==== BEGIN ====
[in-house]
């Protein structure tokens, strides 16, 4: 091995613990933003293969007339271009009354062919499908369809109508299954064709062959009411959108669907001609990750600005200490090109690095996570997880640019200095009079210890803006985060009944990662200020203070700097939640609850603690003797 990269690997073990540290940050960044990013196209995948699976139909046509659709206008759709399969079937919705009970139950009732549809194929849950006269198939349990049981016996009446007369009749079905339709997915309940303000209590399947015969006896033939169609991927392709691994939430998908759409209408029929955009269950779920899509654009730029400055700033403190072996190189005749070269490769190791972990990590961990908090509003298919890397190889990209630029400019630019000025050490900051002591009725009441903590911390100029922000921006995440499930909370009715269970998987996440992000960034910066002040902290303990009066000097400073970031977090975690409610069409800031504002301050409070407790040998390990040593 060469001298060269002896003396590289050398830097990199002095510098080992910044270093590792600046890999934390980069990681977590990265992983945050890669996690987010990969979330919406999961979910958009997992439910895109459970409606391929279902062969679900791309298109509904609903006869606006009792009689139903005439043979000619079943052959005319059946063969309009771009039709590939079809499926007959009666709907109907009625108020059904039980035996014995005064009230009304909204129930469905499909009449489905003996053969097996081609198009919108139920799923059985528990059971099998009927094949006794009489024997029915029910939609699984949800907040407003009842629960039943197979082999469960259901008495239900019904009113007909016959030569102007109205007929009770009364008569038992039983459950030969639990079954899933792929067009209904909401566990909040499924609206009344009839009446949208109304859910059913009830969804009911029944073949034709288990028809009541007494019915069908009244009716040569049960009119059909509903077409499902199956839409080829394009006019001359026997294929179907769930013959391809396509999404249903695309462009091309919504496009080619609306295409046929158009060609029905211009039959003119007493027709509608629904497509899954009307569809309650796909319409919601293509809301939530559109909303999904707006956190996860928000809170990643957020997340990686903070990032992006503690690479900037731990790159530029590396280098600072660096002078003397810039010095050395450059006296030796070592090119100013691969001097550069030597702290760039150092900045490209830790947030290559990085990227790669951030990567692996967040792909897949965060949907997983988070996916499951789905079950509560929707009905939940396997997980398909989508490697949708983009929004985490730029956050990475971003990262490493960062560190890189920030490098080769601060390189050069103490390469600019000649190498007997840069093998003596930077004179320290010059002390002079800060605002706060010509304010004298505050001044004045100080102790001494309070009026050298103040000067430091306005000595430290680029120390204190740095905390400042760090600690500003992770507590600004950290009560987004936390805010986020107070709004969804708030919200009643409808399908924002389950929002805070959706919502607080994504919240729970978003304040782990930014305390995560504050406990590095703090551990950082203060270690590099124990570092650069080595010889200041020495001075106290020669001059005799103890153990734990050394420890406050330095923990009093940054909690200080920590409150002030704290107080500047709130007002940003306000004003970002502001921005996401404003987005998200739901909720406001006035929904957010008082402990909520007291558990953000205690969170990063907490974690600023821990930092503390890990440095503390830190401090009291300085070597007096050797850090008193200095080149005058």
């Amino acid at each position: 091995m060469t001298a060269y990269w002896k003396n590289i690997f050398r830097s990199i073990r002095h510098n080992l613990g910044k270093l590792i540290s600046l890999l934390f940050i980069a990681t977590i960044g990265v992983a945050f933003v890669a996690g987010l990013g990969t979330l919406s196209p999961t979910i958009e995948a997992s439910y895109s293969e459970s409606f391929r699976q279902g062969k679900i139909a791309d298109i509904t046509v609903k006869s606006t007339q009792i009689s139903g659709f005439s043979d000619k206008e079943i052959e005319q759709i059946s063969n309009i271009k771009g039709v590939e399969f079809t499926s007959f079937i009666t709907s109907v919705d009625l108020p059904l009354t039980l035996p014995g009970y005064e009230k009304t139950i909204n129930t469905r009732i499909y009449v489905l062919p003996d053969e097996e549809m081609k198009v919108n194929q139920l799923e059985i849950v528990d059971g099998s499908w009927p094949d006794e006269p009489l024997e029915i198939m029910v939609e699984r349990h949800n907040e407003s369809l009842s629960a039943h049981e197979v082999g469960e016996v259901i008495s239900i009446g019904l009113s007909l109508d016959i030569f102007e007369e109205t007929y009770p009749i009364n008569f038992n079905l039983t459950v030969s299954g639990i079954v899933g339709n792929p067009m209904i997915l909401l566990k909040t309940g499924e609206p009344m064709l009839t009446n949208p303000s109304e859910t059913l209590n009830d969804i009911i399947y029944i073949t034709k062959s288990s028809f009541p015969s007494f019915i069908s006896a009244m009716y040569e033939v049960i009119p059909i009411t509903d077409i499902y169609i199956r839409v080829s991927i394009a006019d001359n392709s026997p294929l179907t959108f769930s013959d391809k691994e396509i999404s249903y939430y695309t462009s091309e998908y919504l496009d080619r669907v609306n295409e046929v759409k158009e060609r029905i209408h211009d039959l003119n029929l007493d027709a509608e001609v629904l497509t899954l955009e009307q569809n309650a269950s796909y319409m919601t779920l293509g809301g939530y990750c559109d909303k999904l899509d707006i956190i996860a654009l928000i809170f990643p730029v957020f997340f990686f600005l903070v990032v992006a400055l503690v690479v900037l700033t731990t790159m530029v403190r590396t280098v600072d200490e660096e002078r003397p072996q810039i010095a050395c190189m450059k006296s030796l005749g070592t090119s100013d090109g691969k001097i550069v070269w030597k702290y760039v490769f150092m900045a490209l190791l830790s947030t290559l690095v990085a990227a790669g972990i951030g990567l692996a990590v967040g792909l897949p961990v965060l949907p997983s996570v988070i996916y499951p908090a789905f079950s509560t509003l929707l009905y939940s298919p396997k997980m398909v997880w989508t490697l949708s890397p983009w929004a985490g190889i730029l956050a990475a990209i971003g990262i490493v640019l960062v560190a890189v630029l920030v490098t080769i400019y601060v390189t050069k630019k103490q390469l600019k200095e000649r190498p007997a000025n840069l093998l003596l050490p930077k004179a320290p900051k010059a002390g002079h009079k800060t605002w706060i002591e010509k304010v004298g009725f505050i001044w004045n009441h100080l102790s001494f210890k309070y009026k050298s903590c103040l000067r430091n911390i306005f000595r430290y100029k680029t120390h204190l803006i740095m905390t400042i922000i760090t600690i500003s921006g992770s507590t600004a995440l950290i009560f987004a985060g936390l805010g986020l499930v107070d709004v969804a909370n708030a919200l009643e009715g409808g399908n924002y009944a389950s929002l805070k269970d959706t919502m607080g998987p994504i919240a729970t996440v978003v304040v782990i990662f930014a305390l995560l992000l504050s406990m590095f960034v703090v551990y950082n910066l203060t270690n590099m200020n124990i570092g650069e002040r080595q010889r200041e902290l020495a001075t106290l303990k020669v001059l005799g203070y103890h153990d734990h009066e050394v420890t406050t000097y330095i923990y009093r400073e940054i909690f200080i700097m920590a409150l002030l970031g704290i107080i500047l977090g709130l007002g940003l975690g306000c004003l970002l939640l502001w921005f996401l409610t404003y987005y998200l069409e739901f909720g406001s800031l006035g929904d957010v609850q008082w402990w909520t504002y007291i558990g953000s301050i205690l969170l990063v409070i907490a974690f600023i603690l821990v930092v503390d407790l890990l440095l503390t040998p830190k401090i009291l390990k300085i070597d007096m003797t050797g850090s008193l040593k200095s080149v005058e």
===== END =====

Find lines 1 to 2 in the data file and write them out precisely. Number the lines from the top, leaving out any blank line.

[in-house]
């Protein structure tokens, strides 16, 4: 091995613990933003293969007339271009009354062919499908369809109508299954064709062959009411959108669907001609990750600005200490090109690095996570997880640019200095009079210890803006985060009944990662200020203070700097939640609850603690003797 990269690997073990540290940050960044990013196209995948699976139909046509659709206008759709399969079937919705009970139950009732549809194929849950006269198939349990049981016996009446007369009749079905339709997915309940303000209590399947015969006896033939169609991927392709691994939430998908759409209408029929955009269950779920899509654009730029400055700033403190072996190189005749070269490769190791972990990590961990908090509003298919890397190889990209630029400019630019000025050490900051002591009725009441903590911390100029922000921006995440499930909370009715269970998987996440992000960034910066002040902290303990009066000097400073970031977090975690409610069409800031504002301050409070407790040998390990040593 060469001298060269002896003396590289050398830097990199002095510098080992910044270093590792600046890999934390980069990681977590990265992983945050890669996690987010990969979330919406999961979910958009997992439910895109459970409606391929279902062969679900791309298109509904609903006869606006009792009689139903005439043979000619079943052959005319059946063969309009771009039709590939079809499926007959009666709907109907009625108020059904039980035996014995005064009230009304909204129930469905499909009449489905003996053969097996081609198009919108139920799923059985528990059971099998009927094949006794009489024997029915029910939609699984949800907040407003009842629960039943197979082999469960259901008495239900019904009113007909016959030569102007109205007929009770009364008569038992039983459950030969639990079954899933792929067009209904909401566990909040499924609206009344009839009446949208109304859910059913009830969804009911029944073949034709288990028809009541007494019915069908009244009716040569049960009119059909509903077409499902199956839409080829394009006019001359026997294929179907769930013959391809396509999404249903695309462009091309919504496009080619609306295409046929158009060609029905211009039959003119007493027709509608629904497509899954009307569809309650796909319409919601293509809301939530559109909303999904707006956190996860928000809170990643957020997340990686903070990032992006503690690479900037731990790159530029590396280098600072660096002078003397810039010095050395450059006296030796070592090119100013691969001097550069030597702290760039150092900045490209830790947030290559990085990227790669951030990567692996967040792909897949965060949907997983988070996916499951789905079950509560929707009905939940396997997980398909989508490697949708983009929004985490730029956050990475971003990262490493960062560190890189920030490098080769601060390189050069103490390469600019000649190498007997840069093998003596930077004179320290010059002390002079800060605002706060010509304010004298505050001044004045100080102790001494309070009026050298103040000067430091306005000595430290680029120390204190740095905390400042760090600690500003992770507590600004950290009560987004936390805010986020107070709004969804708030919200009643409808399908924002389950929002805070959706919502607080994504919240729970978003304040782990930014305390995560504050406990590095703090551990950082203060270690590099124990570092650069080595010889200041020495001075106290020669001059005799103890153990734990050394420890406050330095923990009093940054909690200080920590409150002030704290107080500047709130007002940003306000004003970002502001921005996401404003987005998200739901909720406001006035929904957010008082402990909520007291558990953000205690969170990063907490974690600023821990930092503390890990440095503390830190401090009291300085070597007096050797850090008193200095080149005058």